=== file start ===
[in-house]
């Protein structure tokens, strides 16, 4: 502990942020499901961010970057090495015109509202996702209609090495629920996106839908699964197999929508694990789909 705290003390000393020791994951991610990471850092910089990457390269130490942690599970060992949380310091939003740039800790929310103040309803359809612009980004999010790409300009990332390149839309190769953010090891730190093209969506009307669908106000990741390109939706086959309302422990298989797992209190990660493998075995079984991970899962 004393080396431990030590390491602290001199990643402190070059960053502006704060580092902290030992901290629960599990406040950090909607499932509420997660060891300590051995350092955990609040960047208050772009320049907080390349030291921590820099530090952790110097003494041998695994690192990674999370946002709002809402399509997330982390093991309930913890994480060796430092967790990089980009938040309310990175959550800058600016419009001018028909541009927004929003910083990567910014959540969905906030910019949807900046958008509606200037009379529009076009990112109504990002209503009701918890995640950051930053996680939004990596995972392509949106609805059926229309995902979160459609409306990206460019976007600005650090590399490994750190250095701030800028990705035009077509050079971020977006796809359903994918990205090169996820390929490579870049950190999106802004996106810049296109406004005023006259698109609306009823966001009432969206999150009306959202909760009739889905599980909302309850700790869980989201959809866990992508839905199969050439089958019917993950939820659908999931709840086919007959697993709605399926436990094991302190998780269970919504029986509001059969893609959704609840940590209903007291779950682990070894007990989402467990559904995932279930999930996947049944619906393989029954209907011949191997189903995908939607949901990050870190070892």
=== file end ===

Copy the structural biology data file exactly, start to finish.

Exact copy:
[in-house]
């Protein structure tokens, strides 16, 4: 502990942020499901961010970057090495015109509202996702209609090495629920996106839908699964197999929508694990789909 705290003390000393020791994951991610990471850092910089990457390269130490942690599970060992949380310091939003740039800790929310103040309803359809612009980004999010790409300009990332390149839309190769953010090891730190093209969506009307669908106000990741390109939706086959309302422990298989797992209190990660493998075995079984991970899962 004393080396431990030590390491602290001199990643402190070059960053502006704060580092902290030992901290629960599990406040950090909607499932509420997660060891300590051995350092955990609040960047208050772009320049907080390349030291921590820099530090952790110097003494041998695994690192990674999370946002709002809402399509997330982390093991309930913890994480060796430092967790990089980009938040309310990175959550800058600016419009001018028909541009927004929003910083990567910014959540969905906030910019949807900046958008509606200037009379529009076009990112109504990002209503009701918890995640950051930053996680939004990596995972392509949106609805059926229309995902979160459609409306990206460019976007600005650090590399490994750190250095701030800028990705035009077509050079971020977006796809359903994918990205090169996820390929490579870049950190999106802004996106810049296109406004005023006259698109609306009823966001009432969206999150009306959202909760009739889905599980909302309850700790869980989201959809866990992508839905199969050439089958019917993950939820659908999931709840086919007959697993709605399926436990094991302190998780269970919504029986509001059969893609959704609840940590209903007291779950682990070894007990989402467990559904995932279930999930996947049944619906393989029954209907011949191997189903995908939607949901990050870190070892």